Your child’s dentist says they have a cavity at their six-month checkup. You may be surprised because you thought cavities were only something that happened to adults. However, although cavities are more common in adults, children can get them too. In fact, according to the Centers for Disease Control and Prevention (CDC), more than half, or 52% of children aged 6-8 years, have had cavities in their baby teeth.
Here’s what you need to know about cavities in children and their causes, prevention, and treatment.
What causes cavities in children?
The main cause of cavities is plaque. Plaque is a somehow sticky film comprised of food debris, saliva, and some types of bacteria. When plaque is not removed, it turns into tartar (dental calculus). Tartar is hard and can only be removed by a dental professional. If plaque and tartar are not removed, they will destroy the tooth’s enamel, resulting in a cavity.
Cavities are more common in children who have certain risk factors such as poor oral hygiene, insufficient fluoride exposure, dry mouth, frequent snacking or sipping on sugary drinks, eating disorders, and medical conditions such as acid reflux. Children who have braces or other dental devices are also at an increased risk for cavities because it is difficult to keep these areas clean.
In addition, children from lower-income families are more likely to develop cavities. This is because they often have less access to dental care and may not have insurance that covers dental services.
In essence, cavities are caused by a combination of poor oral hygiene and a diet high in sugar. However, there are other factors that can contribute to the development of cavities in children.
How can cavities in children be prevented?
The best way to prevent cavities is to practice good oral hygiene habits at home and ensure that your child visits the dentist regularly for checkups and cleanings.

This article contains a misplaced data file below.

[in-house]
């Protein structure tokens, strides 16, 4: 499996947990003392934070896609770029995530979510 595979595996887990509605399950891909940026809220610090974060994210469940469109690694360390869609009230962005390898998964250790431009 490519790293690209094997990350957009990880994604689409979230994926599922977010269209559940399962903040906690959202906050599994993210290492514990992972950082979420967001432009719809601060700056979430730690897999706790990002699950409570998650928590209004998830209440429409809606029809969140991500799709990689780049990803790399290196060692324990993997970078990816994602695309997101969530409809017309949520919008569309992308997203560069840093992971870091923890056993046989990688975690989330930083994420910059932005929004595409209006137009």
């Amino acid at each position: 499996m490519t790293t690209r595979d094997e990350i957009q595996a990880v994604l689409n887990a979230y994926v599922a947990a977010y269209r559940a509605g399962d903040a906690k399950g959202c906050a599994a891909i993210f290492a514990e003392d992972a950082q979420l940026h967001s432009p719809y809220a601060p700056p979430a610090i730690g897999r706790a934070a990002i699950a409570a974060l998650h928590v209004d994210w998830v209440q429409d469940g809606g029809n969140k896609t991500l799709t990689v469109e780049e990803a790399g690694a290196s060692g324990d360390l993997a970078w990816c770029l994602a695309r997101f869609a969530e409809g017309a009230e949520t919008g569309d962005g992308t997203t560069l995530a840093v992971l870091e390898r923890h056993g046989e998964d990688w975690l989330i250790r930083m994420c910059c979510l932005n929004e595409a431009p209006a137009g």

During at-home oral care, help your child brush their teeth thoroughly twice a day using fluoride toothpaste. It’s also important to floss daily to remove plaque between the teeth and beneath the gumline, which toothbrush bristles cannot reach.
Restricting sugary snacks and drinks, especially between meals, and eating a balanced diet can also help protect your child’s teeth from cavities. Meanwhile, using fluoride treatments and sealing off developing teeth with dental sealants could help remineralize the teeth and prevent cavities from developing.
Regardless of how well you take care of your child’s teeth at home, it’s still important to take them for dental checkups and cleanings at least twice a year. At the dental office, the dentist or dental hygienist will remove any plaque and tartar buildup and check for early signs of cavities.
How Are Cavities Treated in Children?
Once a cavity has formed, it cannot be reversed. The goal of treatment is to stop the progression of decay and restore the tooth back to its normal function and appearance.
The type of treatment recommended will depend on several factors, such as the size of the cavity, how close it is to the nerve of the tooth, your child’s age, how cooperative they are during treatment, and your budget.
Common treatments include fillings (composite resin or amalgam), artificial tooth implants and crowns, root canals, and extractions.
Composite resin fillings are made of a tooth-colored material that is matched the color of your child’s natural teeth. Composite resin fillings are less visible than silver amalgam fillings and can be used on teeth that are visible when your child smiles.
2. Artificial Tooth Implants:
Dental implants are titanium posts that are surgically placed into the jawbone to replace the root of a missing tooth. Once the implant has bonded with the jawbone, a dental crown is placed on top to replace the tooth’s visible portion.
3. Root Canal:
A root canal is a treatment to repair and save a tooth that has been decayed or infected badly. The procedure starts by removing the damaged pulp or the soft tissue found inside the tooth, before disinfecting and cleaning the interiors of the tooth, and then filling and sealing it.
In some cases, the tooth may be so damaged that it needs to be extracted. This is usually a last resort and is only done if the tooth cannot be saved with other treatments.
In some cases, your child may need more than one type of treatment to restore their tooth fully. The recovery time for dental treatments will vary depending on the procedure that was performed.
After treatment, it’s important to practice good oral hygiene habits at home and visit the dentist regularly for follow-up appointments to ensure that the cavity does not return.
Cavities in children are relatively common but can be prevented with good oral hygiene habits at home and regular dental visits. If your child develops cavities, several treatment options are available depending on the extent of the damage. Just make sure to do your best to prevent this in the first place by raising your child with proper dental habits.